French President Francois Hollande has sent French forces to stop an Islamic insurgency from taking over the West African nation of Mali. It is a bold step for Hollande, who faces rising discontent at home as well as fear that the intervention could become a quagmire.
Blowback has already become evident in the attempted takeover of an Algerian natural gas facility by Islamic sympathizers. Hollande must have thought that the danger of inaction was more compelling and that failure to stop the insurgents could produce another Afghanistan, a base for radical forces, this time in Africa.
While world attention has focused on the northern-most states of Africa as they struggle with the forces unleashed by the Arab Spring, politics to the south has been equally confused.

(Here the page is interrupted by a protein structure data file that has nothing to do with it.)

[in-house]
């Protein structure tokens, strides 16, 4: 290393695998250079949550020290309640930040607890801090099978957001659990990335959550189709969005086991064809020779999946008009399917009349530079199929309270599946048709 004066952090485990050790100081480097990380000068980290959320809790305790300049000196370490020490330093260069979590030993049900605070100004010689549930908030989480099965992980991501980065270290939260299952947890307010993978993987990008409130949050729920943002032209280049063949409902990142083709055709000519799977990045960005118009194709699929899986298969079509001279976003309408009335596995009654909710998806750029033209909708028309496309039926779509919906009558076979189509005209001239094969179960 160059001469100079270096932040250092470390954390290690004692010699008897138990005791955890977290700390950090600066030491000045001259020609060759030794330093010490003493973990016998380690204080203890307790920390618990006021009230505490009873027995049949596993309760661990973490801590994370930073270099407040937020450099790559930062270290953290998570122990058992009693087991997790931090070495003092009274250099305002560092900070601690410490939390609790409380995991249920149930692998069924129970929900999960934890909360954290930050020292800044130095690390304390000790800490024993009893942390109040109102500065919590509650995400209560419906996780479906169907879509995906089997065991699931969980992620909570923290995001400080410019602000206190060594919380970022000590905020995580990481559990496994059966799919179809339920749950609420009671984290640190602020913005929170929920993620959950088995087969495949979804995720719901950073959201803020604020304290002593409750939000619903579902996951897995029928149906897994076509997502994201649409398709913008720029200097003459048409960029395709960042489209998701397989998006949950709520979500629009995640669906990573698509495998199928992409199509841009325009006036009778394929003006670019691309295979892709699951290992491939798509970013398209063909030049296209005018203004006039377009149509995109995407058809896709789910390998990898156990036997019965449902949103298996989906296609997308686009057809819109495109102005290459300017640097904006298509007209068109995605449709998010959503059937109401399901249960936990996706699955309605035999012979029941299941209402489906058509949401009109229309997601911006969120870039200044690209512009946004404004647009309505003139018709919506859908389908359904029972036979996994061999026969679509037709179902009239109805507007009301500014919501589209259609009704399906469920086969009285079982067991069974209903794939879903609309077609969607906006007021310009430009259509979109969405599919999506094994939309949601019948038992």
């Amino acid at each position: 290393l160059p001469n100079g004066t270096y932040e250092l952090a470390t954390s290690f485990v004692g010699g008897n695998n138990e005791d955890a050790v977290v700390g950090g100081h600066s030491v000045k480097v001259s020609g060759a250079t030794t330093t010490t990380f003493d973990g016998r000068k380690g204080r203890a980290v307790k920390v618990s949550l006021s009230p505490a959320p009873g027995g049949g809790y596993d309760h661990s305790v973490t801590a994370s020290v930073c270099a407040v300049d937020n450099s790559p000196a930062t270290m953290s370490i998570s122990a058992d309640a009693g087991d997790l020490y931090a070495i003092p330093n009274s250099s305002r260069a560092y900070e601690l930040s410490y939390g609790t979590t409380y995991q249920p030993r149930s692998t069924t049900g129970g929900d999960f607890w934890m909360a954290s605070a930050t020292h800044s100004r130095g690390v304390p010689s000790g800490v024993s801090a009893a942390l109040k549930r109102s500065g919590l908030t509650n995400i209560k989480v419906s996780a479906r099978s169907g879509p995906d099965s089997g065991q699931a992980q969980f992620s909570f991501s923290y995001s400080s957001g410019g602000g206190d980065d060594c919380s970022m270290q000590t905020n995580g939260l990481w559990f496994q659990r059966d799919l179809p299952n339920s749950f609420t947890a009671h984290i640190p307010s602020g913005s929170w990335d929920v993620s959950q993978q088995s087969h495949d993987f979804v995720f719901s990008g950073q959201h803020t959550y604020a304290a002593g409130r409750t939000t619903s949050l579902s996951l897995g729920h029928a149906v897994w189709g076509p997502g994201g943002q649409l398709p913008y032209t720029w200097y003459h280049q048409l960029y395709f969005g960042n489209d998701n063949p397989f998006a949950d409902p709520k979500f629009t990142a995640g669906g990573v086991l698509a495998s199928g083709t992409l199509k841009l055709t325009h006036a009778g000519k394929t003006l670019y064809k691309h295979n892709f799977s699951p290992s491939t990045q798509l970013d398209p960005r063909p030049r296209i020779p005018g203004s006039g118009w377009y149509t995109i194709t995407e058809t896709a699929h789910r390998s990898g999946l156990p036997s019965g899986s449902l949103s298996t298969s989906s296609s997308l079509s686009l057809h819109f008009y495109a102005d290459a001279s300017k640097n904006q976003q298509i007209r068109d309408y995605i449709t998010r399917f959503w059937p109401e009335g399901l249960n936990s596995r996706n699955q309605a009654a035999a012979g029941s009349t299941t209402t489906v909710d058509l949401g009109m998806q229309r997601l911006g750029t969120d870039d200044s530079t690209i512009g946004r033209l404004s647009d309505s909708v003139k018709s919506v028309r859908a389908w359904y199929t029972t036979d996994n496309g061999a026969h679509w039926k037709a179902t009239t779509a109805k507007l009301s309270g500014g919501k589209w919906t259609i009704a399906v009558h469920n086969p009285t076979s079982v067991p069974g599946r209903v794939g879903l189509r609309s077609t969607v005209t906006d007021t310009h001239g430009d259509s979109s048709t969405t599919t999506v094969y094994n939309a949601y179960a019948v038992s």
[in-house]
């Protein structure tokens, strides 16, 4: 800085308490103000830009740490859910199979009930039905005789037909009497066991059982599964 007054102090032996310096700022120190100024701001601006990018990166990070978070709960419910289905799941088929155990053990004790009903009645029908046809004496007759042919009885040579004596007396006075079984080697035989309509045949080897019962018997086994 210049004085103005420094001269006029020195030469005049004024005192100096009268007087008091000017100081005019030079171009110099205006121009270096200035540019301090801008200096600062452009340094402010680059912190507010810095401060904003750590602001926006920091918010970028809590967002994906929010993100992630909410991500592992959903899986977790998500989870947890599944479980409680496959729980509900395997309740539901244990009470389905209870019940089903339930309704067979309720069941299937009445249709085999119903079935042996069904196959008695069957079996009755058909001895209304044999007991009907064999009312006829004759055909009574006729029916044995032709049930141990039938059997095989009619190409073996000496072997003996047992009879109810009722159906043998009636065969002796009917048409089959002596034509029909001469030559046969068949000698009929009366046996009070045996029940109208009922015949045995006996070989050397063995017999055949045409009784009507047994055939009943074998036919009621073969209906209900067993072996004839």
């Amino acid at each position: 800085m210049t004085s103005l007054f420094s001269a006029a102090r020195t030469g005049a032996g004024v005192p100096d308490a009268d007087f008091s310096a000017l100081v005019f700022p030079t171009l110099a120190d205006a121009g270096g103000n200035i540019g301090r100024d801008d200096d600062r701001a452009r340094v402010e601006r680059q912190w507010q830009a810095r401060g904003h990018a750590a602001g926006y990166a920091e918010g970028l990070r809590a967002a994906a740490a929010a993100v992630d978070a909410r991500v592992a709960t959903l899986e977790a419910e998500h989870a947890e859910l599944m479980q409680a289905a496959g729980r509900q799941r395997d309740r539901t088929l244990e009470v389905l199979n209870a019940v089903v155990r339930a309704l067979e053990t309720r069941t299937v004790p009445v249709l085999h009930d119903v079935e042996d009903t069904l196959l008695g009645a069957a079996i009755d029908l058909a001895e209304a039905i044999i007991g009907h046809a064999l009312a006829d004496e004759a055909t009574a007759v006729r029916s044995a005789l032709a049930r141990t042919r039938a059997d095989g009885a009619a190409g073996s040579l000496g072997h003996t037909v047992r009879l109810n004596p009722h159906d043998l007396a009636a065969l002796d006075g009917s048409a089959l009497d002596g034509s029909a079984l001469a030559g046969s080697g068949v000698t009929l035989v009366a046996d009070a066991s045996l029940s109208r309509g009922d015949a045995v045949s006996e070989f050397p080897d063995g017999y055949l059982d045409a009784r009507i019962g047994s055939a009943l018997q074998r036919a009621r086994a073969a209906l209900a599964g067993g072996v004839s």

There is a very real fear that an insurgent victory in Mali could lead to another militant Islamic state and sanctuary for radical forces to launch attacks on enemies of Islam, especially in Europe.
The problem is that, as in Afghanistan, the Malian government is weak and divided.
The proper approach would have the French scale back their presence as African forces step up. If not Malian, then those of the Economic Community of West African States (ECOWAS), a 15-country group led by Nigeria, will do.
The Japan Times, Tokyo